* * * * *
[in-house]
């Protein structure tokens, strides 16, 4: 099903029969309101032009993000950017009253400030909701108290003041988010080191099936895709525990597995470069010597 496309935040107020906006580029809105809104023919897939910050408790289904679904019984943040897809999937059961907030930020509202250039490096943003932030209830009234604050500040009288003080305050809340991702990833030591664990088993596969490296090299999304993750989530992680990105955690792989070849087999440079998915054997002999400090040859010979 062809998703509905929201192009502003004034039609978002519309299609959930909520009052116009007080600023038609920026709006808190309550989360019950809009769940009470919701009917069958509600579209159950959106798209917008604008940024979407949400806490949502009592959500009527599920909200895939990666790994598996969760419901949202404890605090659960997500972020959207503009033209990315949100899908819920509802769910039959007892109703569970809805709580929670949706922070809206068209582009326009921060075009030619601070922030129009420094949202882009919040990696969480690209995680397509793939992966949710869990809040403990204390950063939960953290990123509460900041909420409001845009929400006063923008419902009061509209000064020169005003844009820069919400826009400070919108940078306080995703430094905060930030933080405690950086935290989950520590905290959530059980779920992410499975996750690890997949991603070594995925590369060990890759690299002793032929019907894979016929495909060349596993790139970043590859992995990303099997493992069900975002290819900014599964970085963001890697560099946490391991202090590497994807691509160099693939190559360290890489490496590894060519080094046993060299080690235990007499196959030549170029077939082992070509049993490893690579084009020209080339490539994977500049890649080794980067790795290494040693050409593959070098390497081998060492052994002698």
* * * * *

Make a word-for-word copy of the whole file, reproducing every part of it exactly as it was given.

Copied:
[in-house]
């Protein structure tokens, strides 16, 4: 099903029969309101032009993000950017009253400030909701108290003041988010080191099936895709525990597995470069010597 496309935040107020906006580029809105809104023919897939910050408790289904679904019984943040897809999937059961907030930020509202250039490096943003932030209830009234604050500040009288003080305050809340991702990833030591664990088993596969490296090299999304993750989530992680990105955690792989070849087999440079998915054997002999400090040859010979 062809998703509905929201192009502003004034039609978002519309299609959930909520009052116009007080600023038609920026709006808190309550989360019950809009769940009470919701009917069958509600579209159950959106798209917008604008940024979407949400806490949502009592959500009527599920909200895939990666790994598996969760419901949202404890605090659960997500972020959207503009033209990315949100899908819920509802769910039959007892109703569970809805709580929670949706922070809206068209582009326009921060075009030619601070922030129009420094949202882009919040990696969480690209995680397509793939992966949710869990809040403990204390950063939960953290990123509460900041909420409001845009929400006063923008419902009061509209000064020169005003844009820069919400826009400070919108940078306080995703430094905060930030933080405690950086935290989950520590905290959530059980779920992410499975996750690890997949991603070594995925590369060990890759690299002793032929019907894979016929495909060349596993790139970043590859992995990303099997493992069900975002290819900014599964970085963001890697560099946490391991202090590497994807691509160099693939190559360290890489490496590894060519080094046993060299080690235990007499196959030549170029077939082992070509049993490893690579084009020209080339490539994977500049890649080794980067790795290494040693050409593959070098390497081998060492052994002698």